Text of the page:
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Over the broad sweep of prehistory and then history, pet keeping went through two distinct stages. Even prehistorically, mankind had a far more complex perception of animals than simply that of the predator for his prey, the hunter for the hunted. Though always a valued source of protein, animals at some point — perhaps as sophisticated consciousness first evolved in the hominid brain — took on other significances, if the customs of surviving Paleolithic peoples are anything to go by. Humans chose some animals to share their living spaces, even integrating them intimately into the family. The widespread breast-feeding of young mammals, shocking to modern sensibilities, might superficially suggest a bond very different from that between today’s pet and its owner. However, it probably arose as a straightforward nutritional necessity — as the only way to raise baby mammals captured before weaning. The practice does, nevertheless, point to a powerful and apparently near-universal instinct among hunter-gatherers to extend their most intimate caring to and expend essential resources on young animals.

This first stage gradually phased out as hunter-gatherer groups gave way to societies stratified into rulers and subjects. In the second stage, pet keeping became the privilege of those with money and influence. A common thread runs through both: a difference between the sexes in their fundamental attitudes toward animals. In small-scale societies, women and children often took the most care of captured wild animals. In the Middle Ages, while aristocratic men valued hounds and hawks for their utility and the prestige they conferred, their ladies demonstrated affection for specially bred small dogs.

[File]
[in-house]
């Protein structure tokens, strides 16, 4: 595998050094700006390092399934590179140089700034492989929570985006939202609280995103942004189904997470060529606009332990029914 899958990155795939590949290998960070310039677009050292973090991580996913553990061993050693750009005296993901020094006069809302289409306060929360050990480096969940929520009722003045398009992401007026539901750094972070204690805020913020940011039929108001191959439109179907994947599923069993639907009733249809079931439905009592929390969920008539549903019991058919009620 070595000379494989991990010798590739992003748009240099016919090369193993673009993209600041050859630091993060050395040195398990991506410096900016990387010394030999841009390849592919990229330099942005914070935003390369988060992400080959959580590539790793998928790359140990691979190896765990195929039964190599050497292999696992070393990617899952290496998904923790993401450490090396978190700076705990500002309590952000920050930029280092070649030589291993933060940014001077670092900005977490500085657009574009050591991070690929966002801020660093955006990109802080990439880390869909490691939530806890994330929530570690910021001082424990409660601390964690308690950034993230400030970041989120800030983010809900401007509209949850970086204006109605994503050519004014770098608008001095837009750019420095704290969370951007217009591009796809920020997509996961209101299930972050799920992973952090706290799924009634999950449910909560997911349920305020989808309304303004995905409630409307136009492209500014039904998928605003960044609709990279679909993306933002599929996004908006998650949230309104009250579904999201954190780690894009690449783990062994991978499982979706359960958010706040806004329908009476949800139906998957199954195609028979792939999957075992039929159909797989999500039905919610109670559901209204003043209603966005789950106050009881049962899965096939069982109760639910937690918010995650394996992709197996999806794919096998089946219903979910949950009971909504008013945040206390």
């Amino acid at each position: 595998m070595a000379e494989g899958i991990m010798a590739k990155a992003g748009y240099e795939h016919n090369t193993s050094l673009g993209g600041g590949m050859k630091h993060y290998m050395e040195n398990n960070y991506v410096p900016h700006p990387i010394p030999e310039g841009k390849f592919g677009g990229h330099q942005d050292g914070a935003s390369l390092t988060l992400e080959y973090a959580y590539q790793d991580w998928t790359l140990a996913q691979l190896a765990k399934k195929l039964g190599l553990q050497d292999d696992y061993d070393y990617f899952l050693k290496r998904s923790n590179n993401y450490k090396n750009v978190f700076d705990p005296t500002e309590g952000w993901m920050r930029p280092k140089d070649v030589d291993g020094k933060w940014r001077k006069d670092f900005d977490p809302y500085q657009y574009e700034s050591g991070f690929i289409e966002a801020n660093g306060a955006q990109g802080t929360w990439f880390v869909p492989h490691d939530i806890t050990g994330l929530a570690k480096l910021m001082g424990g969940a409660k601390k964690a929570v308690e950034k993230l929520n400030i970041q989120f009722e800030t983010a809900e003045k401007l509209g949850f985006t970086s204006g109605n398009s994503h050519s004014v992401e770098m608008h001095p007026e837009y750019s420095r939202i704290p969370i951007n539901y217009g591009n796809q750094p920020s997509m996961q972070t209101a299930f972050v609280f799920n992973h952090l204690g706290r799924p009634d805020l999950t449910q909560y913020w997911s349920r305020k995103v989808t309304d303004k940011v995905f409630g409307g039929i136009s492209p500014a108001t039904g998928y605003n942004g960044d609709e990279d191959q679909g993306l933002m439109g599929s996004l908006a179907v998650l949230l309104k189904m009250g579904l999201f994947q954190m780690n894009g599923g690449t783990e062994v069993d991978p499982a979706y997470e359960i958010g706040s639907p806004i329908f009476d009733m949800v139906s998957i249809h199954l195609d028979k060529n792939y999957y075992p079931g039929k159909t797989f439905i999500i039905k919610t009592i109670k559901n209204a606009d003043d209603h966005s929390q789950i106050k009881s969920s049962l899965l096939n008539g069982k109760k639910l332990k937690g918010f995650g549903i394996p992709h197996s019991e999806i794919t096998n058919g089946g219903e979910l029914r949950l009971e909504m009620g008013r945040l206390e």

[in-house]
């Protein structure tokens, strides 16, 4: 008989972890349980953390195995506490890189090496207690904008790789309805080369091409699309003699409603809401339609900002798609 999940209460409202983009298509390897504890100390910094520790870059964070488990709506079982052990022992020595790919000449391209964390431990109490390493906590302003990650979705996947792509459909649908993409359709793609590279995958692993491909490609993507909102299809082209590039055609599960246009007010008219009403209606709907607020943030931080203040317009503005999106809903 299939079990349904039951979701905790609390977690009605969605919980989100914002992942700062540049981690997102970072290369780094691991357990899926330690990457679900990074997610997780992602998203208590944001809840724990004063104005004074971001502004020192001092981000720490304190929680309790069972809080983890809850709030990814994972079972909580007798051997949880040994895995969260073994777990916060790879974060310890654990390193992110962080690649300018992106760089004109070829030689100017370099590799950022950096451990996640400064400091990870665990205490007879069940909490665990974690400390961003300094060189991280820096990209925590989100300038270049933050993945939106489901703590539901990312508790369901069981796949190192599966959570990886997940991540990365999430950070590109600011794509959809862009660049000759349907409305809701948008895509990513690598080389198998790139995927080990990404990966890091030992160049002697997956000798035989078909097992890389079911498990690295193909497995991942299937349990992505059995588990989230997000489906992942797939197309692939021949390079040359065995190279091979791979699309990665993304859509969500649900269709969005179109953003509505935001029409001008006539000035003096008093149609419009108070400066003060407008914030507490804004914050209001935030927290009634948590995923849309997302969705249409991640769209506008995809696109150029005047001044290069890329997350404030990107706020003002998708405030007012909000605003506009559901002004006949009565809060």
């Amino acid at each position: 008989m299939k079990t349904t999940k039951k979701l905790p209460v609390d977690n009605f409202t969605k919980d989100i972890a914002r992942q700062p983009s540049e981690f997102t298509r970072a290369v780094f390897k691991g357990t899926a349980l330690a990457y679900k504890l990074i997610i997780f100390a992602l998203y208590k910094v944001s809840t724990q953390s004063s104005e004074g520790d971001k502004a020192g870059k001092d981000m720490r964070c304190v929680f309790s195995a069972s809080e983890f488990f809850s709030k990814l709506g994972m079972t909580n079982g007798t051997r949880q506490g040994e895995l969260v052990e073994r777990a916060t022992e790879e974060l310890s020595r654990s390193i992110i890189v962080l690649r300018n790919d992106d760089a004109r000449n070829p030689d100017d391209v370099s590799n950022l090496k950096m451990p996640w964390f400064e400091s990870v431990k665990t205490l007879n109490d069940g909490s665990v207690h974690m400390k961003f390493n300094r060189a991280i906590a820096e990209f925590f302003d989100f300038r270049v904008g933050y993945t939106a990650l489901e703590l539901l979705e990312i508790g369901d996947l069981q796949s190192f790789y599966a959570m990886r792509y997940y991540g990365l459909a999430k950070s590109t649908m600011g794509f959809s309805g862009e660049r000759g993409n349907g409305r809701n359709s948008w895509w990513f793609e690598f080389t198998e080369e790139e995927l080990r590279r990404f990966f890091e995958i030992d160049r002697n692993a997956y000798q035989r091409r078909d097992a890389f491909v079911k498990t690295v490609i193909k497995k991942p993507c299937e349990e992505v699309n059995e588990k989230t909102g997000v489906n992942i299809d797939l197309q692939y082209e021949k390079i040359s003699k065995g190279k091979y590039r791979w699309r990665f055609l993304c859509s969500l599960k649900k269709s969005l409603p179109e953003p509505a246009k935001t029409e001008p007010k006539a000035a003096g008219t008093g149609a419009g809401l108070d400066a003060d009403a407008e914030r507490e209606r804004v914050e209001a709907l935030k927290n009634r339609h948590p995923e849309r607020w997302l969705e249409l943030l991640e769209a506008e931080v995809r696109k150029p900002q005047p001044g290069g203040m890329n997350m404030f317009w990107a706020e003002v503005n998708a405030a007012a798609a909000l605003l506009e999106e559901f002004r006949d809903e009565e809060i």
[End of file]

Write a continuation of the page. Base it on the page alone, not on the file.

While frowned on for much of recorded history by the (almost entirely male) authorities, pet keeping continued in everyday life, sustained largely by women and primarily, but probably not exclusively, by the well-to-do. Societies occasionally attempted to suppress this: in medieval Germany, thousands of women stood accused of witchcraft based on their affection for their cats. Even in the late seventeenth century, those condemned during the Salem witch trials included two dogs “possessed” by the Devil.

By the eighteenth century, attitudes had begun to change, paving the way both for a much more humane approach to domestic animals in general and for the third stage of pet keeping, its universal acceptance in the West.

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John Bradshaw is the foundation director of the Anthrozoology Institute at the University of Bristol, and author of the New York Times bestsellers Cat Sense and Dog Sense and coauthor of The Trainable Cat. He lives in Southampton, England.

Excerpted from The Animals Among Us: How Pets Make Us Human by John Bradshaw. Copyright © 2017. Available from Basic Books, an imprint of Hachette Book Group, Inc.

Editor: Dana Snitzky